# Kinematics of Trauma

Mechanics

Nov 14, 2013 (4 years and 6 months ago)

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Kinematics of Trauma

Chapter 21

Kinematics of Trauma
:

Injuries are the leading cause of death among children and young adults.

Kinematics introduces the basic physical concepts that dictate how injuries occur and affect the human
body.

Energy and
Trauma:

Work
-

Force acting over distance

Kinetic energy
-

Energy of moving object

Potential energy
-

Product of weight, gravity, and height

Traumatic Injuries:

Blunt trauma

Caused by a force to the body

Injuries do not penetrate soft tissue or organs

Penetr
ating trauma

Caused by objects such as knives and bullets

Injuries pierce the surface of the body

Mechanism of Injury (MOI):

MOI is the way in which traumatic injuries occur.

Different MOIs produce many types of injuries.

Isolated to one body system

Inju
ries to many body systems

Vehicular Crashes and MOI:

By assessing the crash, the MOI may be determined.

By determining the MOI, you may be able to predict the types of injuries that may have happened at the
time of impact.

Vehicular Collisions
:

Three types

of crashes

Collision of car against another car or object

Collision of passenger(s) against interior of car

Collision of passenger’s internal organs against the solid structures of the body

Significant MOI:

Severe deformities to the frontal part of the
vehicle

Moderate intrusion from a T
-
bone accident

Severe damage from the rear

Collisions in which rotation is involved

Types of Motor Vehicle Collisions
:

Frontal

Lateral

Rear
-
end

Rollovers

Spins

Front
al Collisions:

Evaluate s
eat belts and airbags.

Remember that supplemental restraint systems cannot prevent all injuries.

You should still suspect that serious injuries have occurred.

Check for contact points.

Steering wheels can also cause chest injuries, especially if no airbag
is present.

Rear
-
End Collisions:

Commonly cause whiplash
-
type injuries

Unrestrained passengers will be thrust forward into the dashboard.

Back seat passengers wearing only lap belts might have a higher incidence of lumbar and thoracic spine
injury.

Lateral

Collisions:

Responsible for the highest incidence of deaths.

Lateral whiplash injury is the result.

There may be intrusion into the passenger compartment.

Rollover Crashes:

Injury patterns differ if patients are unrestrained.

The most unpredictable injuri
es are to unrestrained passengers.

Ejection is the most common life
-
threatening injury.

Spins:

Vehicle is put into rotational motion.

Vehicle often strikes a fixed object, combining forces of rotation with lateral impact.

Car
-
Versus
-
Pedestrian Collisions

Often cause serious injuries to body systems

Evaluate MOI to determine:

Whether patient was thrown and how far.

Whether patient was struck and pulled under car.

Presume injury to the spinal cord and maintain immobilization.

Falls
:

Injury potential is relat
ed to the height of the fall.

A fall either 15' or three times the person’s height is considered significant.

Suspect internal injuries from a significant fall.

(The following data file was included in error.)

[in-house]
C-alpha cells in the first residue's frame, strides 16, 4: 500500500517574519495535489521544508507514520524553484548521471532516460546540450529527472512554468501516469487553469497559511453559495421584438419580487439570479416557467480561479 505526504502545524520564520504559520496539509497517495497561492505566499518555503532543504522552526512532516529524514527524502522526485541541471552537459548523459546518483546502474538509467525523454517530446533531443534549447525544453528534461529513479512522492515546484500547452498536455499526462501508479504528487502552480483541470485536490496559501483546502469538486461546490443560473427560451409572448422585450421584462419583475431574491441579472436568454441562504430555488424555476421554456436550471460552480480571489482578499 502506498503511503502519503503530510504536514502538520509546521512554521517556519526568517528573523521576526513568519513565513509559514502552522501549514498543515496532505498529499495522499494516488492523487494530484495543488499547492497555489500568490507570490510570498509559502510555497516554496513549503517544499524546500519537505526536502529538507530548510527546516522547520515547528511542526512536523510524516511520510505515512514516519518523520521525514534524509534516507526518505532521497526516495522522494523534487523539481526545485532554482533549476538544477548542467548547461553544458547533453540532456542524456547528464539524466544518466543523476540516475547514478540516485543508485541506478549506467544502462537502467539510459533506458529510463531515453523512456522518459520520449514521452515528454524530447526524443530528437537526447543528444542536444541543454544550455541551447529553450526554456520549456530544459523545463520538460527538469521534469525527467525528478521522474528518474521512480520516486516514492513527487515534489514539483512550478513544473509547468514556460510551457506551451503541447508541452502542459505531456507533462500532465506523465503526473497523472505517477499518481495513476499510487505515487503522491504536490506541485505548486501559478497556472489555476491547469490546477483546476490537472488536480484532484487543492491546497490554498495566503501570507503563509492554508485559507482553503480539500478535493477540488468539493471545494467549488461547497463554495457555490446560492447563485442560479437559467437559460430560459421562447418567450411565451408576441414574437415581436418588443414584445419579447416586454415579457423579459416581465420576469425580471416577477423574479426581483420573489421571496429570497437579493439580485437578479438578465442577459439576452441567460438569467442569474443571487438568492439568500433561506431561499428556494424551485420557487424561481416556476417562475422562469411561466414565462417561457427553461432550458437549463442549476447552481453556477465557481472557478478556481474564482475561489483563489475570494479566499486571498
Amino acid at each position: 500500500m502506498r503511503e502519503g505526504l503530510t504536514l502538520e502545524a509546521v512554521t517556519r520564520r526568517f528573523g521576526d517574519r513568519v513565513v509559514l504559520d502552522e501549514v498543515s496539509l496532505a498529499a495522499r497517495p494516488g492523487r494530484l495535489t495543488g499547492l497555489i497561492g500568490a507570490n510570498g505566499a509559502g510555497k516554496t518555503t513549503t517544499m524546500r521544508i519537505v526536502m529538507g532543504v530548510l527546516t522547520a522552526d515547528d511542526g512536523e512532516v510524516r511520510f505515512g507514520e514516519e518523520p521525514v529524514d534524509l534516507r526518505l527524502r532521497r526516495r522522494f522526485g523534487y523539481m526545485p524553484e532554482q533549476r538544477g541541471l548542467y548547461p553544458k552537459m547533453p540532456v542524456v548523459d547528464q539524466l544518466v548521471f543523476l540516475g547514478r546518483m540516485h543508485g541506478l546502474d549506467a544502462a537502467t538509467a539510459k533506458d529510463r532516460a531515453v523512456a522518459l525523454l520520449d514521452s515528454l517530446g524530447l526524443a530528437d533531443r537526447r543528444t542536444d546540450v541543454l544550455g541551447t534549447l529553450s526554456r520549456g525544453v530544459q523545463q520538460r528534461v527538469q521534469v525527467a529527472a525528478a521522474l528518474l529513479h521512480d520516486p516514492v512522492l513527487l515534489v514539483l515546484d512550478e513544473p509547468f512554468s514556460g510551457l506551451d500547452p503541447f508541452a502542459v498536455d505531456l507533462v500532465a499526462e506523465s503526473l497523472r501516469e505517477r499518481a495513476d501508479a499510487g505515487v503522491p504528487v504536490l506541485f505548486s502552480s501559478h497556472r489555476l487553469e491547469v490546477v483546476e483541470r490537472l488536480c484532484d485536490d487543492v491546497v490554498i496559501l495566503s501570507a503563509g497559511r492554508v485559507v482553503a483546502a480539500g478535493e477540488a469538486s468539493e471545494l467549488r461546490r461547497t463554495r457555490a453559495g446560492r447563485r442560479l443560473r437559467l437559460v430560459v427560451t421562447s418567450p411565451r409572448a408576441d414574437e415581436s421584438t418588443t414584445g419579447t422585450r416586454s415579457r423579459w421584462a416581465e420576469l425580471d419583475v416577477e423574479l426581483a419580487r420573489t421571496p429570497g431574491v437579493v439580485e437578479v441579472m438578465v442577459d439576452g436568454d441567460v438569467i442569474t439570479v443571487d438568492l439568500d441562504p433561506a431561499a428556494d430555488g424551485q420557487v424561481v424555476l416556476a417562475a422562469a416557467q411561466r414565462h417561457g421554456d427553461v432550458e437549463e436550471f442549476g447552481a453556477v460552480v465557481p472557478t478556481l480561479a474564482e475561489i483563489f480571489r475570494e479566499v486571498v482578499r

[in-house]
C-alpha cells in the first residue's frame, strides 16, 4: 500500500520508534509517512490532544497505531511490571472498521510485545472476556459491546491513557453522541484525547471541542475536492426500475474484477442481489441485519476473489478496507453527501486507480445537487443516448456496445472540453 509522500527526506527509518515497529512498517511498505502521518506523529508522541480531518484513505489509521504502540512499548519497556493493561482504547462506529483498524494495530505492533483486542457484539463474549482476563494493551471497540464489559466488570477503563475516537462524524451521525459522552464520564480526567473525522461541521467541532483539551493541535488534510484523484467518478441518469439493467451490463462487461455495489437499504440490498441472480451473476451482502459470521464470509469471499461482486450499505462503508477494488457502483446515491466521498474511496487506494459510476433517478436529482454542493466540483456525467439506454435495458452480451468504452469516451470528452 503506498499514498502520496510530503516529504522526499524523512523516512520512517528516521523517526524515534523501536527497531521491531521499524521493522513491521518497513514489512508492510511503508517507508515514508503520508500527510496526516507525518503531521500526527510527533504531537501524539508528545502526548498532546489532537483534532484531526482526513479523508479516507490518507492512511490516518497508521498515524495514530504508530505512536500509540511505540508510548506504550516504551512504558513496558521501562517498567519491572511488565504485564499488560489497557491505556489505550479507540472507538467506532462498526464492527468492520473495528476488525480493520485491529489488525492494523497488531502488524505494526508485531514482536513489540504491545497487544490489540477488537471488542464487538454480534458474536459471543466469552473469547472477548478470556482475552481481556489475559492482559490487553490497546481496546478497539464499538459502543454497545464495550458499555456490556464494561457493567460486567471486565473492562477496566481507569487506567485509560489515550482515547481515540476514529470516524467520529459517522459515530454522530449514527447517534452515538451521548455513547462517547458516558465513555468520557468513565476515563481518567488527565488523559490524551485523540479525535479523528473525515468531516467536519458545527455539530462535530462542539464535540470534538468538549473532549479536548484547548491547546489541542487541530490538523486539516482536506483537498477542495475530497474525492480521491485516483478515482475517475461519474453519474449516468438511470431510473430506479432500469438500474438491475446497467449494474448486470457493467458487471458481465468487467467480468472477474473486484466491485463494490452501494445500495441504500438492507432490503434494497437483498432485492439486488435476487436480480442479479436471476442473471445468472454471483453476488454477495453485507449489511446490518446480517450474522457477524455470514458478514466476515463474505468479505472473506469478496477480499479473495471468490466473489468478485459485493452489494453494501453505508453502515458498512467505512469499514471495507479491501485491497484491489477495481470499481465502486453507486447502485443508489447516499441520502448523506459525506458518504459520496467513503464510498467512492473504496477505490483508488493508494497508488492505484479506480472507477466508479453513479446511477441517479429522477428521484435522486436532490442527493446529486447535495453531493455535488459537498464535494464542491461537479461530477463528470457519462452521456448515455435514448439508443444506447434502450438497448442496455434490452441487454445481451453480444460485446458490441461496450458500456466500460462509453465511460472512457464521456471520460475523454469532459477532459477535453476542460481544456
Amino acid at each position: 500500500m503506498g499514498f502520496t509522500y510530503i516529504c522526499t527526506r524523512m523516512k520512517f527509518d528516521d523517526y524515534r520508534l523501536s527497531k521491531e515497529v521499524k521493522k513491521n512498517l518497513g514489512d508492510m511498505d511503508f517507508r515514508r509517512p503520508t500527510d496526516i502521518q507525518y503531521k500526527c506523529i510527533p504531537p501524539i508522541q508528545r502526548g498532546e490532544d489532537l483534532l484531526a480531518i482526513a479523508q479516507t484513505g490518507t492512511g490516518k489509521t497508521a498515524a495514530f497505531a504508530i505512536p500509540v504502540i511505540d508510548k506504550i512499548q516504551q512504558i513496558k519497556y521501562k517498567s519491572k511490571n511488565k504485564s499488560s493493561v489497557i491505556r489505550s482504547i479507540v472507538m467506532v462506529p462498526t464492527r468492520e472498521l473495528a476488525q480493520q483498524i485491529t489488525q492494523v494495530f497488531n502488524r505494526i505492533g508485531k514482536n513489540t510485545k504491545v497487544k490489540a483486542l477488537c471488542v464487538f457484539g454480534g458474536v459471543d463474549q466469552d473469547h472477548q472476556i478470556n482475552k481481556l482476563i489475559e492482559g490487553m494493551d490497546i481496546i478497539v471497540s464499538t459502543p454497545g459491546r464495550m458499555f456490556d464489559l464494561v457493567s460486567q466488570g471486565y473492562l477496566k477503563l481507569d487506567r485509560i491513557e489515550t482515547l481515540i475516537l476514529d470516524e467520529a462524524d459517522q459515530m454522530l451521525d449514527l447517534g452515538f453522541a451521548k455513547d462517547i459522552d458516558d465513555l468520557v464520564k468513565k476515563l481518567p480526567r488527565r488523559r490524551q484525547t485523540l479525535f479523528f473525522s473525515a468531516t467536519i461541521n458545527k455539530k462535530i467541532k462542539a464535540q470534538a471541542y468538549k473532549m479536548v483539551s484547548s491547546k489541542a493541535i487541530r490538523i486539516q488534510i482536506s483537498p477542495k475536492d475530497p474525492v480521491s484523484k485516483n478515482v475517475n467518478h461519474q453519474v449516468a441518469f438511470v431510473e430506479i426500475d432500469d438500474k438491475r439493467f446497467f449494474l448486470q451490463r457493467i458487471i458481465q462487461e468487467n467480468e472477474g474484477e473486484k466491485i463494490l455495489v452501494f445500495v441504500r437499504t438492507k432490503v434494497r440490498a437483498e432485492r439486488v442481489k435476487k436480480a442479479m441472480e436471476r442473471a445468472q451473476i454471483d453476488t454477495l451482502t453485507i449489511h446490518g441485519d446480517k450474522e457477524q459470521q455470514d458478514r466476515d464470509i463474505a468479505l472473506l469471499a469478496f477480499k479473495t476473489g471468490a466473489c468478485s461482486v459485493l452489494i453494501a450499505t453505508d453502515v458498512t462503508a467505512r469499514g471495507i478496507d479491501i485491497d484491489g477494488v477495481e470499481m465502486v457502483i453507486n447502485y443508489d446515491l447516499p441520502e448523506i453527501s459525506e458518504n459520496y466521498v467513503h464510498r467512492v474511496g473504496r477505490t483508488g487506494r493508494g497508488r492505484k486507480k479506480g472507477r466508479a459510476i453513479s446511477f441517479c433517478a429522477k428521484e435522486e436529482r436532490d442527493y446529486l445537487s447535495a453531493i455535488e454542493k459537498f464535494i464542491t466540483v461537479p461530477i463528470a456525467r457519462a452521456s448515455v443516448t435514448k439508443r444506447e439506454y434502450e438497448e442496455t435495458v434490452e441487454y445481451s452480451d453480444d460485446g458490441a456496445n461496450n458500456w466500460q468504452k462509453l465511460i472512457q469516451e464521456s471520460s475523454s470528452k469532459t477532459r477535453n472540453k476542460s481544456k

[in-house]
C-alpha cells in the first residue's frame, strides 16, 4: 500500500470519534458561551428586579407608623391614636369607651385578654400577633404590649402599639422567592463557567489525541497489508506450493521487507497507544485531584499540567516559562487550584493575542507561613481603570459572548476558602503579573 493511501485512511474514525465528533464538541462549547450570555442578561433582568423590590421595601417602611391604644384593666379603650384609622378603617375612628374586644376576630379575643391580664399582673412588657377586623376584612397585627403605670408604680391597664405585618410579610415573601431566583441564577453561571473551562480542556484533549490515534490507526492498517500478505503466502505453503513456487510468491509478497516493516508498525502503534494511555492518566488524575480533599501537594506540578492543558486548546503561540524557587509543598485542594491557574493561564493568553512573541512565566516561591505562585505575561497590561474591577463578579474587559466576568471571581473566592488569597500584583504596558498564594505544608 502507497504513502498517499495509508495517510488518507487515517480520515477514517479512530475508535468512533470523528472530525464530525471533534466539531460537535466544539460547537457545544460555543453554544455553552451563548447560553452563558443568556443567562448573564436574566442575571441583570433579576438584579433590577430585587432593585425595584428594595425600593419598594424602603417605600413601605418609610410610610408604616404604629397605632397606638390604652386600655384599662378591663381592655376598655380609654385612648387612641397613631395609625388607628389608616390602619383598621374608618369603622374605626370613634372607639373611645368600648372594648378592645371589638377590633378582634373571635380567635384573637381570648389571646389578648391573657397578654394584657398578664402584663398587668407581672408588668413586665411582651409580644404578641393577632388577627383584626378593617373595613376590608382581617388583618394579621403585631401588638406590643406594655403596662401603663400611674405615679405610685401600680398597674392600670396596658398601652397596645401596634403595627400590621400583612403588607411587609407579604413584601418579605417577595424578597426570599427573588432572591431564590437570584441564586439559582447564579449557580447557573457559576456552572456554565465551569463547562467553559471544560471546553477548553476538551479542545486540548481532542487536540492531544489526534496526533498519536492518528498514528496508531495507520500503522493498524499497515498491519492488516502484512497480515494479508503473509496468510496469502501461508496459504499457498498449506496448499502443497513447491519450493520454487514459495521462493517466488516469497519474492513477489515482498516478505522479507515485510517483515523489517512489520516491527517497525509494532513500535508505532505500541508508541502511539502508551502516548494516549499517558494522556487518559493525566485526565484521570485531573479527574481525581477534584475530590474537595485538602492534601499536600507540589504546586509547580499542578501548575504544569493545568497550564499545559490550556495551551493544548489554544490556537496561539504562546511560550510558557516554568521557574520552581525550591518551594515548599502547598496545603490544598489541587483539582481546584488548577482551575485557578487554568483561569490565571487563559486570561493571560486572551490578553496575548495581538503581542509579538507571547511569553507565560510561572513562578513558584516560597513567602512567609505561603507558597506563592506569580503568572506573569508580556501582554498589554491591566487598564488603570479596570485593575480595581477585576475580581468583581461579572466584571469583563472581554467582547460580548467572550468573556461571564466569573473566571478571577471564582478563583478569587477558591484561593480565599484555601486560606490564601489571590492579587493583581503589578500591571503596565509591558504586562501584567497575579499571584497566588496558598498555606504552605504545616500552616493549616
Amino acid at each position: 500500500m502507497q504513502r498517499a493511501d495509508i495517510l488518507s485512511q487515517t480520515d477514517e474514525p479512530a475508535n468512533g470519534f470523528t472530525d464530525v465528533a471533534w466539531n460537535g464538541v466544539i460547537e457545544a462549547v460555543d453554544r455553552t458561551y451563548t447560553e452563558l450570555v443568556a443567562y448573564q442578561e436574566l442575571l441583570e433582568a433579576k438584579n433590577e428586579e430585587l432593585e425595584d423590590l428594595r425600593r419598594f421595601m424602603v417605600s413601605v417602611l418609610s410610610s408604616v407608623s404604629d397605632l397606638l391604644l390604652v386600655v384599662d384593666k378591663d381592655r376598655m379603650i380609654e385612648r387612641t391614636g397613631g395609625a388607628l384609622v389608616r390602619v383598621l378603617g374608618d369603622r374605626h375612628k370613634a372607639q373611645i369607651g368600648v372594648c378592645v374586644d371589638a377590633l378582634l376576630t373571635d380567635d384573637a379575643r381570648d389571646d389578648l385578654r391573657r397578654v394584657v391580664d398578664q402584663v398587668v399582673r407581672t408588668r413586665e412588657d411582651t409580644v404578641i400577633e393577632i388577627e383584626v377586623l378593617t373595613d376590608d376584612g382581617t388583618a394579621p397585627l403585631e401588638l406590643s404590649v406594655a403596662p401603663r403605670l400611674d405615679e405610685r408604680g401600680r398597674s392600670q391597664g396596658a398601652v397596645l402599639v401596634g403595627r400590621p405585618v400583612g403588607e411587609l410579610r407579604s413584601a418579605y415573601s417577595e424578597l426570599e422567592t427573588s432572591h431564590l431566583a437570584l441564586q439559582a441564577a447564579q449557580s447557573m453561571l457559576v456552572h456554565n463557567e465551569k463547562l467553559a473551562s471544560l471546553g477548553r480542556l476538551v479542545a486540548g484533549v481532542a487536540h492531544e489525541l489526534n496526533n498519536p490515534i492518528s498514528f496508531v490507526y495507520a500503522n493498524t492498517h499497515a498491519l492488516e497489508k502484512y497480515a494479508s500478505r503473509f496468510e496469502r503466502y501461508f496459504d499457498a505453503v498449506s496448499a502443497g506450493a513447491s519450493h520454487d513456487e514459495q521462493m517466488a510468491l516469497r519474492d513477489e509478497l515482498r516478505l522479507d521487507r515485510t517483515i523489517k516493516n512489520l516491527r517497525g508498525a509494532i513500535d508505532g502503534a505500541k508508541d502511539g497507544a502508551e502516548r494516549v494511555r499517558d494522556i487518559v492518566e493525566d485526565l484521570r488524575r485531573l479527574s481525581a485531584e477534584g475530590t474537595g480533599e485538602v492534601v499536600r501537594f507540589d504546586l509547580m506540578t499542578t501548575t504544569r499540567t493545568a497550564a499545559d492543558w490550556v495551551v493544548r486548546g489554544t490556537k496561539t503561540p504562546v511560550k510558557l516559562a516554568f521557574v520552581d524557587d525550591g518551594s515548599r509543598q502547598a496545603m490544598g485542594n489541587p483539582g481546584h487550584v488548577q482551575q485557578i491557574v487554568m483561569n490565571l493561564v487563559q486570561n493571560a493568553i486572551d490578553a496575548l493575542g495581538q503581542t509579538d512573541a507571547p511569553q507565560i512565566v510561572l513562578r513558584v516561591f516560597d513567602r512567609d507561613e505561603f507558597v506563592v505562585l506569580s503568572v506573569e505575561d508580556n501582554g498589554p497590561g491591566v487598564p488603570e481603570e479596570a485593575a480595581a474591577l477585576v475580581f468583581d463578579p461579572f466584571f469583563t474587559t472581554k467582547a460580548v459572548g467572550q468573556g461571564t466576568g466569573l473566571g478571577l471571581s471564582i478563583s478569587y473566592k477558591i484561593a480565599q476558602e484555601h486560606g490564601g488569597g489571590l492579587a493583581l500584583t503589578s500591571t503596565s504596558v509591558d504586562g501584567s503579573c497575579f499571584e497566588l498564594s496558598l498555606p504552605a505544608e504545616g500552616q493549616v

Considerations for Falls

The height of the fall

The surface struck

The part of the body that h
it first, followed by the path of energy displacement

Always consider syncope or other medical conditions as an underlying cause.

Penetrating Trauma:

Second largest cause of death in the United States after blunt trauma

Penetration can be low
-
energy, or
medium
-

or high
-
velocity.

The greater the speed of penetration, the greater the injuries.

Low
-
Energy Penetrating Trauma:

Caused accidentally by an object or intentionally with a weapon

Injury caused by the sharp edges of the object moving through the body

Medium
-
Velocity and H
igh
-
Velocity Penetrating Trauma:

Usually caused by bullets

Bullets can change shape and ricochet within the body.

Pressure waves cause cavitation.

If possible, identify weapon caliber and shooting distance.

Newton’s Laws:

Objects at r
est tend to stay at rest, and objects in motion tend to stay in motion, unless they are acted
upon by some force.

Force (F) equals Mass (M) times Acceleration (A)

F=MA

For every action, there is an equal and opposite reaction.

Injuries to the Head:

Bruising or tearing of the brain

Bleeding or swelling inside the skull is often life threatening.

Some patients may not have signs and symptoms.

Injuries to the Neck:

Tearing or swelling of trachea can cause life
-
threatening airway problems.

Injury to
large blood vessels in the neck may produce swelling that prevents blood flow to the brain.

Open wounds to neck vein bleed heavily or allow air to enter the circulatory system.

Injuries to the Chest:

Broken ribs may interfere with chest’s ability to expa
nd normally.

Large vessels may tear, causing massive bleeding.

Pneumothorax
:

Air collecting between lung tissue and chest wall

Compression of lung tissue interferes with oxygen exchange.

May also interfere with the functioning of the heart (tension pneu
mothorax)

Abdominal Injuries:

Solid organs can tear, lacerate, or fracture, causing serious bleeding and death.

Hollow organs can leak digestive fluids.

Trauma patients who complain of abdominal pain may have abdominal bleeding.

Mutisystem Trauma Patien
t:

A patient whose injuries involve more than one body system